Articles By Jamie DeBree

Poetry & Taxes

April is National Poetry Month, which I normally kind of ignore. It’s not that I don’t like poetry – I like some of it quite well, in fact. Shakespeare’s sonnets were instrumental in shaping romance in my 12 year old heart (that actually sounds sort of scary now, but it’s true), and while I didn’t do well in my poetry classes in college because I had no time to do the assignments with work and other classes (well, and I had issues with some of the analytical methods, but I’ve always been rebellious like that), I still loved reading the poems and have kept those textbooks all these years.

All that said, I’m really not much of a poet. I’ve always been more of a prose kind of girl, and found poetry difficult to write. But considering I like to read poetry, and I think poetry could help me write better prose (whether I can write decent poetry or not), I decided to attend a free Poem-A-Day Challenge kickoff at a local bookstore this past Saturday afternoon. We talked about poetry, heard some poetry, and even wrote some first lines and a poem to start.

By the end, I’d talked myself into paying for the daily writing prompts and online workshop. Which is complete madness, because I have *no time* to work on a poem every day and still work on my prose writing. No time!

Alas, I signed up, so now I have to figure out how to make it so. Which is why I’m missing out on my reading time tonight to write this blog post – I spent my post-writing time finishing the poem I needed to write for Sunday. But I really can’t do that every day this month – that reading time is very important to both my writing and my sleep patterns. So I have to figure out some other time to work on poetry, and not spend too much time dilly-dallying with it.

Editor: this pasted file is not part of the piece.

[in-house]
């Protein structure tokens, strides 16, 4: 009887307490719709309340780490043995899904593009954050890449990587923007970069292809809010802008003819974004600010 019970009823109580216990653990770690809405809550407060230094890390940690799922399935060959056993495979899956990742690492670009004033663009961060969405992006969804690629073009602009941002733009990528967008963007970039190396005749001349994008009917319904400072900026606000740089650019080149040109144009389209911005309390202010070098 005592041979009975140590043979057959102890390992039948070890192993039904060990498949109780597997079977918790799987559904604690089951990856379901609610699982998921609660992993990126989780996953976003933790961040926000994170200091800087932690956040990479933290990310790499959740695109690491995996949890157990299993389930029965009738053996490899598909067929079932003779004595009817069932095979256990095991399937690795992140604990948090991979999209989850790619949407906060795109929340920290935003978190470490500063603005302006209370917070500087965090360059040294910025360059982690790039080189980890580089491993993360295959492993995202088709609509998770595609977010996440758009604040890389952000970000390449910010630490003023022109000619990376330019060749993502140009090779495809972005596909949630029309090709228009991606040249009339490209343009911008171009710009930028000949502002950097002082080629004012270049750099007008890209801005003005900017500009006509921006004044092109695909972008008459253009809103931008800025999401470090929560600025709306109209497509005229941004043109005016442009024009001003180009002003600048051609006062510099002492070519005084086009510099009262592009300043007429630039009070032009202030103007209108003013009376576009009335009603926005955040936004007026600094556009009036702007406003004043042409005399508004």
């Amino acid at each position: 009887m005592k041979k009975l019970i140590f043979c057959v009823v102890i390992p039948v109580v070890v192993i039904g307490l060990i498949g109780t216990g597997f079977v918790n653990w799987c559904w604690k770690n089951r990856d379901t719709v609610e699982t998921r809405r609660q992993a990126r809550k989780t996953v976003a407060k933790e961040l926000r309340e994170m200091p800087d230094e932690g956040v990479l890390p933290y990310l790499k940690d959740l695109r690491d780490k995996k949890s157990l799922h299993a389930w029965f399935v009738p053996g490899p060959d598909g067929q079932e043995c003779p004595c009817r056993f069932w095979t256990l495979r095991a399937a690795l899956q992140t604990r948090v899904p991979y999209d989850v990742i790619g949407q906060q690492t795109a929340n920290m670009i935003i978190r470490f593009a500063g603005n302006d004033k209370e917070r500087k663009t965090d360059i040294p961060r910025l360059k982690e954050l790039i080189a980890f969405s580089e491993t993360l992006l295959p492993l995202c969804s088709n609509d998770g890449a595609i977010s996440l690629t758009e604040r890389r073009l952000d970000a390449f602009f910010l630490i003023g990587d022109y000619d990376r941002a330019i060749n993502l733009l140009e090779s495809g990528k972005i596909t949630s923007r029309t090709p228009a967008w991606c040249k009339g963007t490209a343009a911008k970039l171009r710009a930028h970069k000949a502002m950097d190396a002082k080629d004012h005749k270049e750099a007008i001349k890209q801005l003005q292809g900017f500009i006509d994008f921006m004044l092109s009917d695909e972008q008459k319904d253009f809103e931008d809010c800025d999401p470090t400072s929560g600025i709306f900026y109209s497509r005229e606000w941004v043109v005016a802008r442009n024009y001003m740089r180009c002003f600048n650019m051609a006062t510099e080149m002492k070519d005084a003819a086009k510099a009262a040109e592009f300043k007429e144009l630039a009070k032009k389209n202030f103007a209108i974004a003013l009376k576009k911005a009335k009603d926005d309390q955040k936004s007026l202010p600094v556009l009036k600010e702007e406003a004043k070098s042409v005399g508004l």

What doesn’t kill you makes you stronger, right?

In any case, my best buddy Carol who has agreed to write a poem per day with me this month, insists that we can’t just be trusted to write poetry daily – we have to prove it. So we are sending each other our poems every day, and then we’ll both post all the poems from the week on our respective blogs once weekly for the month.

I’ll be posting my weekly collection on Saturdays, so if you want to read what I’m working on this month, by all means, feel free to stop by. It will be…well, interesting, I hope.

In other news, I still have to do my taxes. I always do them at the last minute, because we always break even, so there’s really no point in doing them early. This past weekend, I downloaded all my various sales reports, and Friday night I’ll need to get those entered into my accounting software so I can aggregate the information I need, and then next Sunday will be tax day around here. *sigh* TurboTax makes it easy-ish, but still. Does anyone actually like doing taxes? I think not.

Is there anything remotely poetic about taxes? We just might see…

Serial Story: Rattlesnake Falls, Book 1, Ch. 8

This serial story is posted one chapter per week on Fridays, in unedited (draft) form. It may contain adult situations that might not be suitable for children. Thanks for reading, and enjoy! 

No, I still haven’t decided on the title. One should come to me eventually. Just gotta keep writing….


Rattlesnake Falls Book 1

Chapter 8